A number of residents have contacted me about the incoming resident parking scheme (RPS) changes being introduced in parts of St Peters, Tempe and Sydenham in early 2018. Here's a summary of the main queries and answers, much of which has been gleaned from Council staff.
The following table has been drawn from the minutes of Council's Traffic Committee meeting of 5 October 2017, which was passed by Council at our Ordinary Meeting on 24 October 2017.
When will the new changes come into effect?
The current plan for the completion of St Peters/ Sydenham parking scheme changes is as follows:
- Procurement of the necessary signage is underway and will be completed this month (November 2017).
- Notifications to affected residences will be circulated early December.
- Quotations for installation works will be sourced during December.
- Installation is expected to commence late January and completed by early February.
They become operational as soon as the signage is installed however it is normal practice to give a grace period of 2 weeks after installation before enforcement is commenced to ensure sufficient time for necessary permits to be obtained.
Why weren't parking restrictions introduced in my street / on both sides of my street?
Generally a continuous parking occupancy level of 85% (or close to it) throughout the day, attributable to other than just residents parking, is taken as the threshold.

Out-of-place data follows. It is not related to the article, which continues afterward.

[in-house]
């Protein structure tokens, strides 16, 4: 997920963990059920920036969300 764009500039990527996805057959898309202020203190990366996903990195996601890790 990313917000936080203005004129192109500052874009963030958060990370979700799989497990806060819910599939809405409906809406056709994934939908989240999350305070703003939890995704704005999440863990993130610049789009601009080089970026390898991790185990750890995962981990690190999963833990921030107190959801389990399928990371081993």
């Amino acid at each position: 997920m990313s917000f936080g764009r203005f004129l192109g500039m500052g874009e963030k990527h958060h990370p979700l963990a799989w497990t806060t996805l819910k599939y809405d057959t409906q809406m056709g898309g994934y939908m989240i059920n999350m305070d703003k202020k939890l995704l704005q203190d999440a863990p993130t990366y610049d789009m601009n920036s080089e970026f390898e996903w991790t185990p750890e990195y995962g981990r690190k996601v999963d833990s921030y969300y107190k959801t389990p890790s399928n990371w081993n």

With some exceptions, a new resident parking scheme (RPS) is generally provided to one side of the street fronting residential properties. Parking restrictions on the alternate side are generally left unchanged to cater for long term parking for visitors, residents not participating in RPS, service vehicles, multiple car ownership, patrons to nearby commercial areas etc.
A resident parking scheme has been recommended for Edith Street primarily due to impacts of operation of the commercial Precinct 75 contributing to high on-street demand for parking.
What if I think my street should have had an RPS?
For any new precinct schemes (such as St Peters) we generally plan for a review after at least 12 months of operation to identify any unforeseen knock-on impacts after parking patterns have settled. For individual streets we can program a review if circumstances warrant and there is a high level of resident support for an RPS.
For the former Marrickville area this was demonstrated by receipt of requests from at least 10 households in the street (either by letter or petition).
If a parking occupancy survey indicated there is a significant change in the parking characteristics warranting consideration of a RPS we would then proceed to resident consultation.